State Law: New Hampshire

 

The Law

The New Hampshire Law Against Discrimination, which can be found in Chapter 354-A of the Revised Statutes, makes it illegal for an employer or labor organization to discriminate against someone on the basis of sex. An "employee" under the Law Against Discrimination does not include "any individual employed by a parent, spouse or child, or any individual in the domestic service of any person."


Under New Hampshire law, an "employer" does not include "a club exclusively social, or a fraternal, charitable, educational or religious association or corporation, if such club, association or corporation is not organized for private profit, nor does it include any employer with fewer than 6 persons in its employ, but shall include the state and all political subdivisions, boards, departments and commissions thereof."


Thus, the New Hampshire statute against discrimination in the workplace applies to all employers with six or more employees, while Title VII only applies to employers with 15+ employees.

The New Hampshire Commission for Human Rights investigates complaints of employment discrimination on the basis of age, sex, race, creed, color, marital status, physical or mental disability, national origin, and sexual orientation.


New Hampshire has stronger pregnancy laws than federal law provides. It requires that pregnant employees have the option of taking time off for a pregnancy-related illness and be reinstated, even if the employer does not allow other temporarily-disabled employees to take time off. Additional pregnancy discrimination information can be found on the Commission’s website.


Filing A Complaint

The New Hampshire Human Rights Commission investigates complaints filed with it free of charge. Complaints under state law must be filed within 180 days of the date you were discriminated against. You may file a complaint with the Commission by contacting the office via phone at (603) 271-2767 or via e-mail at humanrights@nhsa.state.nh.us. The office is located at 2 Chenell Drive in Concord.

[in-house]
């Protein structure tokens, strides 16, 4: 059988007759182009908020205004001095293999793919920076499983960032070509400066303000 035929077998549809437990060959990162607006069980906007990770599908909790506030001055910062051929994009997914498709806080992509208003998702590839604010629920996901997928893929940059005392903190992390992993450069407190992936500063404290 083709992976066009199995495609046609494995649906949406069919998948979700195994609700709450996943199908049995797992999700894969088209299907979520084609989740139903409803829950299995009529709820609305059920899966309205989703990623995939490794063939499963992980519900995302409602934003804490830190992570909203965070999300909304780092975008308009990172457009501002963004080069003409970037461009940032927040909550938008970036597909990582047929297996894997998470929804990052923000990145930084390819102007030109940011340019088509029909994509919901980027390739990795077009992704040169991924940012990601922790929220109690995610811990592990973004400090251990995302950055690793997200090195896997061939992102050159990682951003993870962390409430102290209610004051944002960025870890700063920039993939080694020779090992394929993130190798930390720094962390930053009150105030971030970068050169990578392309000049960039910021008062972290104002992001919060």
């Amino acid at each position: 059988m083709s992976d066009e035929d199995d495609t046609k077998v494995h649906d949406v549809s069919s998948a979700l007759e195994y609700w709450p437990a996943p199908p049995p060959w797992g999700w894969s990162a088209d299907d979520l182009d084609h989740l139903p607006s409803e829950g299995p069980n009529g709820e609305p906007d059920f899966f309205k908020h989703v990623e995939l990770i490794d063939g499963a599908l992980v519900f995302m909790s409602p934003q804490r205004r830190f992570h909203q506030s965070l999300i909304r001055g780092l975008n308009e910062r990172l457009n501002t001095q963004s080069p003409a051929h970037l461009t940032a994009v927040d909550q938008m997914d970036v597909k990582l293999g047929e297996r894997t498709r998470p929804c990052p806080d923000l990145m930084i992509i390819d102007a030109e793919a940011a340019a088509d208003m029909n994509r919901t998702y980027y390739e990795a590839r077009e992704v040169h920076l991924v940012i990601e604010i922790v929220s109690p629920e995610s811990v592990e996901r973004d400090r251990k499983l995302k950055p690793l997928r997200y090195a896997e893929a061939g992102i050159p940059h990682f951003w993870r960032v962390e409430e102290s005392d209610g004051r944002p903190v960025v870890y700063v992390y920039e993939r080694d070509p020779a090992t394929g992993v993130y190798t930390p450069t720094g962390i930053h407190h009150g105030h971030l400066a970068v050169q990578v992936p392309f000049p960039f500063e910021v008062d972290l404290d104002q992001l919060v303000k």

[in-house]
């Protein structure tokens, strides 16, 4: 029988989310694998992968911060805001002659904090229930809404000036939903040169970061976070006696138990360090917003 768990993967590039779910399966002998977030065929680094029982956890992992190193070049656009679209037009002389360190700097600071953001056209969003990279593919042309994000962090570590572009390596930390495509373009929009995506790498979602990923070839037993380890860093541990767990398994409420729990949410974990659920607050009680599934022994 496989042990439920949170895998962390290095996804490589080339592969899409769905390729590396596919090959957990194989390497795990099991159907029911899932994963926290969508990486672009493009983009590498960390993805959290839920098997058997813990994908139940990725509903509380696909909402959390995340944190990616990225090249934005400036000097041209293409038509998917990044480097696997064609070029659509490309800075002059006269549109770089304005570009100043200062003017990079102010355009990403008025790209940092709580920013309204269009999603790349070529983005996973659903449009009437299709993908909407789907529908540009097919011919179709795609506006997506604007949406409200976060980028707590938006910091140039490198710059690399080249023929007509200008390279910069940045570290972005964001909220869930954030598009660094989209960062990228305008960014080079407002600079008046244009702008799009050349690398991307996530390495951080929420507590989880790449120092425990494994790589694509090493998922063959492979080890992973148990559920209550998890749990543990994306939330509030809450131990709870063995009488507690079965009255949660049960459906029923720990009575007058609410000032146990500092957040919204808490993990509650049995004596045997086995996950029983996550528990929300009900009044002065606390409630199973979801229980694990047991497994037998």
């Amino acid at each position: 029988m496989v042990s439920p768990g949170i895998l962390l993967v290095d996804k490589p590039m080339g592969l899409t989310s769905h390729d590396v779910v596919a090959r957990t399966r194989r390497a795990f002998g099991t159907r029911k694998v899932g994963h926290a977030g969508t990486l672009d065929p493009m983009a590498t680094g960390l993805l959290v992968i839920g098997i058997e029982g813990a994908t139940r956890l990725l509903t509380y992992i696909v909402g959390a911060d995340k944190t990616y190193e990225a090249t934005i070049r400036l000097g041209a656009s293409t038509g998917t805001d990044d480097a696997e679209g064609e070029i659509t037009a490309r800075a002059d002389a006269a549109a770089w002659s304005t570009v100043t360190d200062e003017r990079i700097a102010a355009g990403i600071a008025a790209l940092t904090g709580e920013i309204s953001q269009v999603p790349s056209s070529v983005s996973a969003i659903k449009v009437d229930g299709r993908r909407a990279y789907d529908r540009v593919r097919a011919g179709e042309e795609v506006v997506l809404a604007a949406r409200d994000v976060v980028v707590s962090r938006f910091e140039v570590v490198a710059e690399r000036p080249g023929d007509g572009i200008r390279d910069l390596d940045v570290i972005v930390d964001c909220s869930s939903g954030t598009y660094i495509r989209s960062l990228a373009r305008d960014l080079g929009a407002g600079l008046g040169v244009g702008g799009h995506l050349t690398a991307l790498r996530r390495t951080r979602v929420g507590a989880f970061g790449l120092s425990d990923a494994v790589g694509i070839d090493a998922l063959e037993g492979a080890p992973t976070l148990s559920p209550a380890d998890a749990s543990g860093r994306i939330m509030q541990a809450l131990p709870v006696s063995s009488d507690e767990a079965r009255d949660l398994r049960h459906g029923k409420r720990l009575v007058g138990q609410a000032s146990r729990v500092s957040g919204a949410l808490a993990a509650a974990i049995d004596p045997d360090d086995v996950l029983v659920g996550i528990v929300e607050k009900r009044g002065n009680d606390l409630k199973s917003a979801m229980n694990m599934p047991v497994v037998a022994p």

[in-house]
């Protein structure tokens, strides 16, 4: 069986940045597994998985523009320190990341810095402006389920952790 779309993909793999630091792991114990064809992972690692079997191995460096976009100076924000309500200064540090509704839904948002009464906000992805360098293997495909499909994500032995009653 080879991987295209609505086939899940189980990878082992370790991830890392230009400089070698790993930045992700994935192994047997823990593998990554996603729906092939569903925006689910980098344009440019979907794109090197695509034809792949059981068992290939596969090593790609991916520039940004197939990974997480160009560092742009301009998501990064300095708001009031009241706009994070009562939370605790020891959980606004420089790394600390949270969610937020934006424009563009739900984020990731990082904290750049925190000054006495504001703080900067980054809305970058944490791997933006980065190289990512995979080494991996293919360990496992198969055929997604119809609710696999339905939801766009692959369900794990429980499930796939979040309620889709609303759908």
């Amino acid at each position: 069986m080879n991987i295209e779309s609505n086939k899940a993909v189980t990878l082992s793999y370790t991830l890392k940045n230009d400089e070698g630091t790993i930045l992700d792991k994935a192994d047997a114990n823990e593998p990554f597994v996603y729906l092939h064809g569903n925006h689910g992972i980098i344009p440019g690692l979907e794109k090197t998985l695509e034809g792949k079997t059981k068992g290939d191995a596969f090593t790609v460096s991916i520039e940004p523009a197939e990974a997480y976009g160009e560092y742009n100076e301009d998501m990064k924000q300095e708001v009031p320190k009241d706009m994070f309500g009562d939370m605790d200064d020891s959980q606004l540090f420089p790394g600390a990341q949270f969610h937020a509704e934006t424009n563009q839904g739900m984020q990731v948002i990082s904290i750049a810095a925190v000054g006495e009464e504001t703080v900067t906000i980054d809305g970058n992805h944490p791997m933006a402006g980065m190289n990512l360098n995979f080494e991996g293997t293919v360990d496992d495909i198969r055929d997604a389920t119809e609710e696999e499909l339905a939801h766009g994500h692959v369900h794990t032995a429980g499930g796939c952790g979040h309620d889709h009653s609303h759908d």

The Commission tries to achieve early settlement in most cases, after which it will conduct an investigation if the complaint is not settled or withdrawn. An investigator will be assigned to your case, who will act as a neutral decision-maker to determine whether there is reasonable cause to believe you have been discriminated against and your rights violated.


If probable cause is found, you and your employer may be required to attend conciliation in an attempt to negotiate a settlement. If settlement negotiations fail, a public hearing will be held before three members of the Commission.

You can review some of the Commission’s decisions . The complete text of the Commission’s findings is available.


You may decide to go through the federal or state court process instead of the Commission’s investigative process. You must first file with the EEOC or New Hampshire Commission and request a Notice of Right to Sue letter in order to file in court. The attorney you hire can explain this process to you. Most cases may be brought in either state or federal court, depending on the number of employees your employer has.


For more information and a more detailed explanation of the complaint process, please visit the New Hampshire Commission for Human Rights website.